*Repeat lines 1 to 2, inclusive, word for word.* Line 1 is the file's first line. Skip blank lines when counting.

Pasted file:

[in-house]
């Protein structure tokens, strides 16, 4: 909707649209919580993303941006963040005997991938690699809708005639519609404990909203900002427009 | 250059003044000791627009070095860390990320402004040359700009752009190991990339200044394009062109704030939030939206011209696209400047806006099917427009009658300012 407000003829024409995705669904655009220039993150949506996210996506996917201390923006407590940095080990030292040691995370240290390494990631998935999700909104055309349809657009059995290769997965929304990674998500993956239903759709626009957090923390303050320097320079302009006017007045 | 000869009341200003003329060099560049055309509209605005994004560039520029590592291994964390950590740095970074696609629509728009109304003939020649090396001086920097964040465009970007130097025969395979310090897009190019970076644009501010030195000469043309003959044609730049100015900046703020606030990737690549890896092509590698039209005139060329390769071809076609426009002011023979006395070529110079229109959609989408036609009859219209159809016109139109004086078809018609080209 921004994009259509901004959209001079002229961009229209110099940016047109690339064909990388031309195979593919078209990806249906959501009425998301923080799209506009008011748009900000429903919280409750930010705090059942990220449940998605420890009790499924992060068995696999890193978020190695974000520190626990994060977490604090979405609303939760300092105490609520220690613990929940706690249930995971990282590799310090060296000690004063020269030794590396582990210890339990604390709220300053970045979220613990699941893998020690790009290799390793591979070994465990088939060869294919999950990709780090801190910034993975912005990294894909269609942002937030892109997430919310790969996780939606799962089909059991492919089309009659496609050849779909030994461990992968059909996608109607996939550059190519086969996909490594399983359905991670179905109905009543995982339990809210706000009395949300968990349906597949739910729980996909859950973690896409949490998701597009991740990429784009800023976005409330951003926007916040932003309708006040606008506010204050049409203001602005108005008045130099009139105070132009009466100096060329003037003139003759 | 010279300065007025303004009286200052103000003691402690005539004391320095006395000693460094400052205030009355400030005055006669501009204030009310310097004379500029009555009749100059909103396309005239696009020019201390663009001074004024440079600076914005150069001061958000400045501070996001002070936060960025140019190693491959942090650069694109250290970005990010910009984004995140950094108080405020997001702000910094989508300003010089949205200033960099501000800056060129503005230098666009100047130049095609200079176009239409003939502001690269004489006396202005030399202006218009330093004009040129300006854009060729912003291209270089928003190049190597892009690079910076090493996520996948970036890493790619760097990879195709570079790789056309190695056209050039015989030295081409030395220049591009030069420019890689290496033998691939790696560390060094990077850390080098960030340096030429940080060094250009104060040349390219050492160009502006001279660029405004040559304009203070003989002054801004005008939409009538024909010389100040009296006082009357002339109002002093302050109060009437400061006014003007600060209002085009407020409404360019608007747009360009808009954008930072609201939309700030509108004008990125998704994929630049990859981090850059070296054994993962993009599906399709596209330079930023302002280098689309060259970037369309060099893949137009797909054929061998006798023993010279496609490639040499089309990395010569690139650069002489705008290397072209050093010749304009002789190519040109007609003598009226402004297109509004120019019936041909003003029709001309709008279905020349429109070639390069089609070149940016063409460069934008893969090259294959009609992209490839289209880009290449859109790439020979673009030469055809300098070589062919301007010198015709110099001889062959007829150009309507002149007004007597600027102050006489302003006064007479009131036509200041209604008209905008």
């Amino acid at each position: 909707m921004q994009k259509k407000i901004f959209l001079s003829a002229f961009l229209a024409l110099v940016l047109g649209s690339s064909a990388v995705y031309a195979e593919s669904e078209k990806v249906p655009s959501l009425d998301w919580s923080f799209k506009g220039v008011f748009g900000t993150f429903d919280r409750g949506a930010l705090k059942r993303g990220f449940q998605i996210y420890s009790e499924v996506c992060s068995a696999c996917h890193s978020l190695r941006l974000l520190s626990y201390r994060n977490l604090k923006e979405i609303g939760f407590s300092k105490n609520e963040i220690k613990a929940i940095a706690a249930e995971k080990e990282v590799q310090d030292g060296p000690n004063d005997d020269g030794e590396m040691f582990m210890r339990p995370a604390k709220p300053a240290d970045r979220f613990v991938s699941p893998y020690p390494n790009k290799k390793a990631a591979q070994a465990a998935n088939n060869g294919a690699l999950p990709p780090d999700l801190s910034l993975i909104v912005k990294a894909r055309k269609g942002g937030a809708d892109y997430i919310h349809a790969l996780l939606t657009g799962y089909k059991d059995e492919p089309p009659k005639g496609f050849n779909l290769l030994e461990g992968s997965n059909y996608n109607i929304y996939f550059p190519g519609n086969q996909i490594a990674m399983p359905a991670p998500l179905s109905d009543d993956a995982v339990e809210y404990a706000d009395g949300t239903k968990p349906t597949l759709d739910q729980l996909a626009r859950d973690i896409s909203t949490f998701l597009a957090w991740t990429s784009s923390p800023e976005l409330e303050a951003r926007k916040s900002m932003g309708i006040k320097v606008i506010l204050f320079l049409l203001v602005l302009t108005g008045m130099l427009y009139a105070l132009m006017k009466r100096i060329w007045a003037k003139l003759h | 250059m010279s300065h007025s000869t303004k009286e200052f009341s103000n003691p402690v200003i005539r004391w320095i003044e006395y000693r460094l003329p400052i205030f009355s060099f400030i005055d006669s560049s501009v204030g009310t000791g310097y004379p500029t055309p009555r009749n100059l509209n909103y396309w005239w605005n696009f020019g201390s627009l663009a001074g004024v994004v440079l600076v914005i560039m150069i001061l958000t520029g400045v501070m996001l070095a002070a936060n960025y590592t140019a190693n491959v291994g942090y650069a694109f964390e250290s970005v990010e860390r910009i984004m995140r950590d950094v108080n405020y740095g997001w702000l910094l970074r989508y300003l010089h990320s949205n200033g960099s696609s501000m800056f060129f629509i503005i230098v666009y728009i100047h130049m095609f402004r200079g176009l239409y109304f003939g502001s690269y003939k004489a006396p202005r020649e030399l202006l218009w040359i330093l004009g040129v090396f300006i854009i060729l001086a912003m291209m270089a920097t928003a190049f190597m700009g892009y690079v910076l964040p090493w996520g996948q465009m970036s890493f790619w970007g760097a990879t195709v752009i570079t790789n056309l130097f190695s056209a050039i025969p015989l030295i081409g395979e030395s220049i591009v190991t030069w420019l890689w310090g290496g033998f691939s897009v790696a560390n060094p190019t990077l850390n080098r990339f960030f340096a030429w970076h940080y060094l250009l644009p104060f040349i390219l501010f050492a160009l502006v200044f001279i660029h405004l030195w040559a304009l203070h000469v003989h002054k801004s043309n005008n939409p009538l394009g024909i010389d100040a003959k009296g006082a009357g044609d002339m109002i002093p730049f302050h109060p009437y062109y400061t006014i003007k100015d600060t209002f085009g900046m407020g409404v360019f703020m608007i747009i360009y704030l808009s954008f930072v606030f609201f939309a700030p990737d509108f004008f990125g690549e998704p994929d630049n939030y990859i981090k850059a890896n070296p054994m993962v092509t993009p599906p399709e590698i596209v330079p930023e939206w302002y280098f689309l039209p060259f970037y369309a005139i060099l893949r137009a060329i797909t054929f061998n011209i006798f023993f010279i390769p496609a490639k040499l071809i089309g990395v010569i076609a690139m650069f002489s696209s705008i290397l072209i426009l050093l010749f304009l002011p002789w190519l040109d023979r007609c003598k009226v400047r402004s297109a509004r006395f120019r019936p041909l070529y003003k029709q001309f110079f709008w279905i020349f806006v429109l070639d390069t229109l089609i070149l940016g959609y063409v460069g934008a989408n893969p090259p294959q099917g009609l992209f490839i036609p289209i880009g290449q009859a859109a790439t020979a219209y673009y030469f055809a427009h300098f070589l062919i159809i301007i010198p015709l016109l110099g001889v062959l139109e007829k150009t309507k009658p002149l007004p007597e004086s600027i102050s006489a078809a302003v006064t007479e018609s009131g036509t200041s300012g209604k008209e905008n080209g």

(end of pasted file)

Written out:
[in-house]
């Protein structure tokens, strides 16, 4: 909707649209919580993303941006963040005997991938690699809708005639519609404990909203900002427009 | 250059003044000791627009070095860390990320402004040359700009752009190991990339200044394009062109704030939030939206011209696209400047806006099917427009009658300012 407000003829024409995705669904655009220039993150949506996210996506996917201390923006407590940095080990030292040691995370240290390494990631998935999700909104055309349809657009059995290769997965929304990674998500993956239903759709626009957090923390303050320097320079302009006017007045 | 000869009341200003003329060099560049055309509209605005994004560039520029590592291994964390950590740095970074696609629509728009109304003939020649090396001086920097964040465009970007130097025969395979310090897009190019970076644009501010030195000469043309003959044609730049100015900046703020606030990737690549890896092509590698039209005139060329390769071809076609426009002011023979006395070529110079229109959609989408036609009859219209159809016109139109004086078809018609080209 921004994009259509901004959209001079002229961009229209110099940016047109690339064909990388031309195979593919078209990806249906959501009425998301923080799209506009008011748009900000429903919280409750930010705090059942990220449940998605420890009790499924992060068995696999890193978020190695974000520190626990994060977490604090979405609303939760300092105490609520220690613990929940706690249930995971990282590799310090060296000690004063020269030794590396582990210890339990604390709220300053970045979220613990699941893998020690790009290799390793591979070994465990088939060869294919999950990709780090801190910034993975912005990294894909269609942002937030892109997430919310790969996780939606799962089909059991492919089309009659496609050849779909030994461990992968059909996608109607996939550059190519086969996909490594399983359905991670179905109905009543995982339990809210706000009395949300968990349906597949739910729980996909859950973690896409949490998701597009991740990429784009800023976005409330951003926007916040932003309708006040606008506010204050049409203001602005108005008045130099009139105070132009009466100096060329003037003139003759 | 010279300065007025303004009286200052103000003691402690005539004391320095006395000693460094400052205030009355400030005055006669501009204030009310310097004379500029009555009749100059909103396309005239696009020019201390663009001074004024440079600076914005150069001061958000400045501070996001002070936060960025140019190693491959942090650069694109250290970005990010910009984004995140950094108080405020997001702000910094989508300003010089949205200033960099501000800056060129503005230098666009100047130049095609200079176009239409003939502001690269004489006396202005030399202006218009330093004009040129300006854009060729912003291209270089928003190049190597892009690079910076090493996520996948970036890493790619760097990879195709570079790789056309190695056209050039015989030295081409030395220049591009030069420019890689290496033998691939790696560390060094990077850390080098960030340096030429940080060094250009104060040349390219050492160009502006001279660029405004040559304009203070003989002054801004005008939409009538024909010389100040009296006082009357002339109002002093302050109060009437400061006014003007600060209002085009407020409404360019608007747009360009808009954008930072609201939309700030509108004008990125998704994929630049990859981090850059070296054994993962993009599906399709596209330079930023302002280098689309060259970037369309060099893949137009797909054929061998006798023993010279496609490639040499089309990395010569690139650069002489705008290397072209050093010749304009002789190519040109007609003598009226402004297109509004120019019936041909003003029709001309709008279905020349429109070639390069089609070149940016063409460069934008893969090259294959009609992209490839289209880009290449859109790439020979673009030469055809300098070589062919301007010198015709110099001889062959007829150009309507002149007004007597600027102050006489302003006064007479009131036509200041209604008209905008």